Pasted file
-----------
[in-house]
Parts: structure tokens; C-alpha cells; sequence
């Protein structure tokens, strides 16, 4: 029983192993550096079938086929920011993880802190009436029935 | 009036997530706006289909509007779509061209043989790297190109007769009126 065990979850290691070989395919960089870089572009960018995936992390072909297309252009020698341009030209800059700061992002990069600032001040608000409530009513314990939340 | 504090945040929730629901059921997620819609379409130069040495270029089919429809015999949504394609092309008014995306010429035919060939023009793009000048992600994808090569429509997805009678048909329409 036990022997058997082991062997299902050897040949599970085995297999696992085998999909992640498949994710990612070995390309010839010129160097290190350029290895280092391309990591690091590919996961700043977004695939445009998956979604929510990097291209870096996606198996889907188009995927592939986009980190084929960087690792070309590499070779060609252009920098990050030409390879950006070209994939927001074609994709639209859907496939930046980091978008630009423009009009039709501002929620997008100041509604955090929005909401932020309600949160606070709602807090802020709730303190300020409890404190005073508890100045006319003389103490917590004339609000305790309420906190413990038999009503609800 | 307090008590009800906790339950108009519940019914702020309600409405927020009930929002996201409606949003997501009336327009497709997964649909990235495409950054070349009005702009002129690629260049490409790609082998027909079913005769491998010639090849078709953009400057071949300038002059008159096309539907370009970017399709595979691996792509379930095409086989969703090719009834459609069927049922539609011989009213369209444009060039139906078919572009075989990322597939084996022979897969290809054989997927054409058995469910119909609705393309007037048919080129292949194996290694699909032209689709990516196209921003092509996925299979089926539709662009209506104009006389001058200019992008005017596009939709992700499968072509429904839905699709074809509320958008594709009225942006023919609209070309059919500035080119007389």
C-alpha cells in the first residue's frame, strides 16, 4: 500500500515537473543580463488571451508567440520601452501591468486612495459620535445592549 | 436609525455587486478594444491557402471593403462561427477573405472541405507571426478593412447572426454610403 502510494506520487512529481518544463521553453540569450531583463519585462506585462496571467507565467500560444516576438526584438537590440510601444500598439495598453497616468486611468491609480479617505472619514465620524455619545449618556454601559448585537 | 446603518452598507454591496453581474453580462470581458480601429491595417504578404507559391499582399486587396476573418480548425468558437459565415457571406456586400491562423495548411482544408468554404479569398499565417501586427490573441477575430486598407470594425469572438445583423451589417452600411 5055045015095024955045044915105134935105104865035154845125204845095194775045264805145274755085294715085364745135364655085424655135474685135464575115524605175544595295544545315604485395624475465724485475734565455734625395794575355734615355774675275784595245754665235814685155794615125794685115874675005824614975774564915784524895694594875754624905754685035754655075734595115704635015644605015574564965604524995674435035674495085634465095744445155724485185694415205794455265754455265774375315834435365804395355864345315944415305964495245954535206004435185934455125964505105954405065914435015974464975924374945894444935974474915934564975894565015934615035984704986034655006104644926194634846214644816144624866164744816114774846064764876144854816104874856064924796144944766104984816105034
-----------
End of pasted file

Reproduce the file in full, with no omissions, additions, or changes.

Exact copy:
[in-house]
Parts: structure tokens; C-alpha cells; sequence
């Protein structure tokens, strides 16, 4: 029983192993550096079938086929920011993880802190009436029935 | 009036997530706006289909509007779509061209043989790297190109007769009126 065990979850290691070989395919960089870089572009960018995936992390072909297309252009020698341009030209800059700061992002990069600032001040608000409530009513314990939340 | 504090945040929730629901059921997620819609379409130069040495270029089919429809015999949504394609092309008014995306010429035919060939023009793009000048992600994808090569429509997805009678048909329409 036990022997058997082991062997299902050897040949599970085995297999696992085998999909992640498949994710990612070995390309010839010129160097290190350029290895280092391309990591690091590919996961700043977004695939445009998956979604929510990097291209870096996606198996889907188009995927592939986009980190084929960087690792070309590499070779060609252009920098990050030409390879950006070209994939927001074609994709639209859907496939930046980091978008630009423009009009039709501002929620997008100041509604955090929005909401932020309600949160606070709602807090802020709730303190300020409890404190005073508890100045006319003389103490917590004339609000305790309420906190413990038999009503609800 | 307090008590009800906790339950108009519940019914702020309600409405927020009930929002996201409606949003997501009336327009497709997964649909990235495409950054070349009005702009002129690629260049490409790609082998027909079913005769491998010639090849078709953009400057071949300038002059008159096309539907370009970017399709595979691996792509379930095409086989969703090719009834459609069927049922539609011989009213369209444009060039139906078919572009075989990322597939084996022979897969290809054989997927054409058995469910119909609705393309007037048919080129292949194996290694699909032209689709990516196209921003092509996925299979089926539709662009209506104009006389001058200019992008005017596009939709992700499968072509429904839905699709074809509320958008594709009225942006023919609209070309059919500035080119007389």
C-alpha cells in the first residue's frame, strides 16, 4: 500500500515537473543580463488571451508567440520601452501591468486612495459620535445592549 | 436609525455587486478594444491557402471593403462561427477573405472541405507571426478593412447572426454610403 502510494506520487512529481518544463521553453540569450531583463519585462506585462496571467507565467500560444516576438526584438537590440510601444500598439495598453497616468486611468491609480479617505472619514465620524455619545449618556454601559448585537 | 446603518452598507454591496453581474453580462470581458480601429491595417504578404507559391499582399486587396476573418480548425468558437459565415457571406456586400491562423495548411482544408468554404479569398499565417501586427490573441477575430486598407470594425469572438445583423451589417452600411 5055045015095024955045044915105134935105104865035154845125204845095194775045264805145274755085294715085364745135364655085424655135474685135464575115524605175544595295544545315604485395624475465724485475734565455734625395794575355734615355774675275784595245754665235814685155794615125794685115874675005824614975774564915784524895694594875754624905754685035754655075734595115704635015644605015574564965604524995674435035674495085634465095744445155724485185694415205794455265754455265774375315834435365804395355864345315944415305964495245954535206004435185934455125964505105954405065914435015974464975924374945894444935974474915934564975894565015934615035984704986034655006104644926194634846214644816144624866164744816114774846064764876144854816104874856064924796144944766104984816105034